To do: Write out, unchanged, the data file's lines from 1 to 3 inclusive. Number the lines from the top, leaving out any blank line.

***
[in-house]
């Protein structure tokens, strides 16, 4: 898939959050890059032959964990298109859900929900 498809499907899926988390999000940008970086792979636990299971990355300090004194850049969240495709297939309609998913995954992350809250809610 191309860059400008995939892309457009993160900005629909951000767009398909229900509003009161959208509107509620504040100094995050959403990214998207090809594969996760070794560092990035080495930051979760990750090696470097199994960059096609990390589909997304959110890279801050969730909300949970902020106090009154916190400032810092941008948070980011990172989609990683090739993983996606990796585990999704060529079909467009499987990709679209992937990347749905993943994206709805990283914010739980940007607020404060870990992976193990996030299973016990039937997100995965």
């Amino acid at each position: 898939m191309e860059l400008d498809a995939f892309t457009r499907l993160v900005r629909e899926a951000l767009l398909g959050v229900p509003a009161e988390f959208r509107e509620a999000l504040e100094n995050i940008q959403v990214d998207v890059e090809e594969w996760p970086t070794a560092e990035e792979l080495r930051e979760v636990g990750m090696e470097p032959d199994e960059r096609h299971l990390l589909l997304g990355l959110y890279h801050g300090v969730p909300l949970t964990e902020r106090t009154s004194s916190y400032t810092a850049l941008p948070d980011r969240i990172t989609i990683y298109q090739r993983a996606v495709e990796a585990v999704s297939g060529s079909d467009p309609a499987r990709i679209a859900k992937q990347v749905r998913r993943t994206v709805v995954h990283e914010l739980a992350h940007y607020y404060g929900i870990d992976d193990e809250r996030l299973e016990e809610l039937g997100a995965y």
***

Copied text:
[in-house]
């Protein structure tokens, strides 16, 4: 898939959050890059032959964990298109859900929900 498809499907899926988390999000940008970086792979636990299971990355300090004194850049969240495709297939309609998913995954992350809250809610 191309860059400008995939892309457009993160900005629909951000767009398909229900509003009161959208509107509620504040100094995050959403990214998207090809594969996760070794560092990035080495930051979760990750090696470097199994960059096609990390589909997304959110890279801050969730909300949970902020106090009154916190400032810092941008948070980011990172989609990683090739993983996606990796585990999704060529079909467009499987990709679209992937990347749905993943994206709805990283914010739980940007607020404060870990992976193990996030299973016990039937997100995965």
């Amino acid at each position: 898939m191309e860059l400008d498809a995939f892309t457009r499907l993160v900005r629909e899926a951000l767009l398909g959050v229900p509003a009161e988390f959208r509107e509620a999000l504040e100094n995050i940008q959403v990214d998207v890059e090809e594969w996760p970086t070794a560092e990035e792979l080495r930051e979760v636990g990750m090696e470097p032959d199994e960059r096609h299971l990390l589909l997304g990355l959110y890279h801050g300090v969730p909300l949970t964990e902020r106090t009154s004194s916190y400032t810092a850049l941008p948070d980011r969240i990172t989609i990683y298109q090739r993983a996606v495709e990796a585990v999704s297939g060529s079909d467009p309609a499987r990709i679209a859900k992937q990347v749905r998913r993943t994206v709805v995954h990283e914010l739980a992350h940007y607020y404060g929900i870990d992976d193990e809250r996030l299973e016990e809610l039937g997100a995965y």